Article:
I had a surreal experience yesterday as I was motoring along Baden Powell Drive on my way to the Mitchell’s Plain Regional Court. I was due to testify against a man who had attacked me some time ago, attempting to rob me of my all my camera gear and birding optics. This was to be my first time as a witness and I was naturally quite preoccupied with how things would turn out, a bit phased out and operating almost on auto-pilot.

Baden Powell runs along the northern edge of False Bay and connects the south Peninsula with the mountainous interior. Much of this dramatic road is located essentially on the endless stretch of beach that extends to the east from Muizenberg. The scenery is exceptional, with the deep-blue waves of the bay stretching away to Cape Point on one side, and the ever-spreading suburbs and slums of Mitchell’s Plain and Khayelitsha on the other.

As I rumbled along, all-but oblivious to these remarkable surroundings, my eyes registered something that my brain simply refused to accept. Perched on the armco barrier between the road and the beach, maybe 10m from the rushing traffic, was a dark, medium-large bird. This bird could and should have been a Kelp Gull or an Egyptian Goose or a Pied Crow, or even some kind of heron or buzzard… But as I drove past I realised that it wasn’t any of these usual suspects. It was a vulture. A globally Critically Endangered Hooded Vulture to be precise!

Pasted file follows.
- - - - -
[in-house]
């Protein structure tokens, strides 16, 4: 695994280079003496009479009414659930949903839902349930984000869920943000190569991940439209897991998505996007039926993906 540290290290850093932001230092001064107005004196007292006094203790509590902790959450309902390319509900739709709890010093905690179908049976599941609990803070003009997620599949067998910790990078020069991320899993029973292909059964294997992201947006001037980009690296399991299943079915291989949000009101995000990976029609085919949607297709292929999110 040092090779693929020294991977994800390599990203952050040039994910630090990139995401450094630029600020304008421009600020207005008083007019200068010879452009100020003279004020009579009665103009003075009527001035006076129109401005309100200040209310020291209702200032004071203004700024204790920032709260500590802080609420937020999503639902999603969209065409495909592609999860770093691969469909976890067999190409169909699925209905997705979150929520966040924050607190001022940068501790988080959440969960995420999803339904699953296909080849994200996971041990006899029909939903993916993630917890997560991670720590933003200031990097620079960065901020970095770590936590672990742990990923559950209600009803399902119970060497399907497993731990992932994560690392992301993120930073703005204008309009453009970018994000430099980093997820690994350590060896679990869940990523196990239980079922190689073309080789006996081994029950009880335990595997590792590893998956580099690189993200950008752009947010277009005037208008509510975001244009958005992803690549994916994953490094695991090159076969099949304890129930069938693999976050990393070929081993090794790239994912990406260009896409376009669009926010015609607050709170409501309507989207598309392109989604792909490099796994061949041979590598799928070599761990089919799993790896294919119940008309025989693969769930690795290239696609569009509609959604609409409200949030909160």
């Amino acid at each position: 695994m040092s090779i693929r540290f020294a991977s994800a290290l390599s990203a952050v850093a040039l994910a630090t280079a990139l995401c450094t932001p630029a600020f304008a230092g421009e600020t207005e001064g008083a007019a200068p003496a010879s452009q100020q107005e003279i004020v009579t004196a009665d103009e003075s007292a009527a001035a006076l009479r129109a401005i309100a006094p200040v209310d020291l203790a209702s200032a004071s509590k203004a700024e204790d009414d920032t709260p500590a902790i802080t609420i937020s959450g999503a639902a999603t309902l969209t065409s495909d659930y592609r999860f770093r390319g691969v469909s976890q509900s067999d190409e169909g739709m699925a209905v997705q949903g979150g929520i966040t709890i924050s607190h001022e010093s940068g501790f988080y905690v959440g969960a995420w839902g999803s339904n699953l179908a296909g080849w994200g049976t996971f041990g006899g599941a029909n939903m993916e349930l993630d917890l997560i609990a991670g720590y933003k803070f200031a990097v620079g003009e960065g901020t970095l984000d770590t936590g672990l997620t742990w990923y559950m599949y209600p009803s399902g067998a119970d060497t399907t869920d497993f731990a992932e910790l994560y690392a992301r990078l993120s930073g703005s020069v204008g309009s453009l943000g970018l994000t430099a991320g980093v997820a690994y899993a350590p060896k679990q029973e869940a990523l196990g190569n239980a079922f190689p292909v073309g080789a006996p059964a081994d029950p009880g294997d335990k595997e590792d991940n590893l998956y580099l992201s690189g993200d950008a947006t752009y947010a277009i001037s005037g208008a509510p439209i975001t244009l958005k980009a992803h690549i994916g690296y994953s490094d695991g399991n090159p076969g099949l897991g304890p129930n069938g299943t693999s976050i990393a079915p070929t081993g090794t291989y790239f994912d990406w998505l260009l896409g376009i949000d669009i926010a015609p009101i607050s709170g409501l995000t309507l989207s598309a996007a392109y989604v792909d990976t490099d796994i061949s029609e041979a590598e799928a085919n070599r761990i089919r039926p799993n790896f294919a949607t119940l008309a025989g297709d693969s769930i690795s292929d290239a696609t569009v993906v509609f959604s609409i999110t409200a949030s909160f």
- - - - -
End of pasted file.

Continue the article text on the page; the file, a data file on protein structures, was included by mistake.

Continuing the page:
As quickly as I could, and risking being late for my appointment with the criminal justice system, I turned around and headed back to check out what was surely some sort of optical illusion. But on passing the bird again, I was forced to concede the impossible – it was indeed a living, breathing vulture. I hastily pulled over, grabbed my camera and set about securing some evidence of the bird’s miraculous presence. Luckily, it sat quite tamely at its roadside perch, calmly looking on as I slowly approached while snapping away feverishly.

The vulture was an adult, in shaggy but serviceable condition. It was fully 1500 km out of its regular range, and in a setting so inappropriate that passage through a wormhole in the space:time continuum seemed the most likely explanation for its current manifestation! In reality though, after consulting with Trevor Hardaker – hot-shot birder and regional hub for  information on sightings of vagrant birds – I learned that an errant Hooded Vulture had evidently wandered down to the Cape from the bushveld some time ago, and had been causing quite a stir among local birdwatchers for the last few months, making several previous appearances, most recently just up the road at the Strandfontein Sewage Works.

This information may have slightly diminished the shiny excitement of my sighting, but as I drove away to my legal destiny, I took one last, incredulous look at the tousled traveller. The vulture stared beadily back. Who knows why it was there, where it came from or where was set to go. I could only thank my lucky stars that our paths had crossed, and be sincerely grateful for such a quirky and memorable encounter with a true avian celebrity!

 

 

4 Replies to “Wandering Star”

  1. Amazing Andrew. Love your ramble and pleased you are doing your bit for the criminal justice system. Most people wouldn’t bother.

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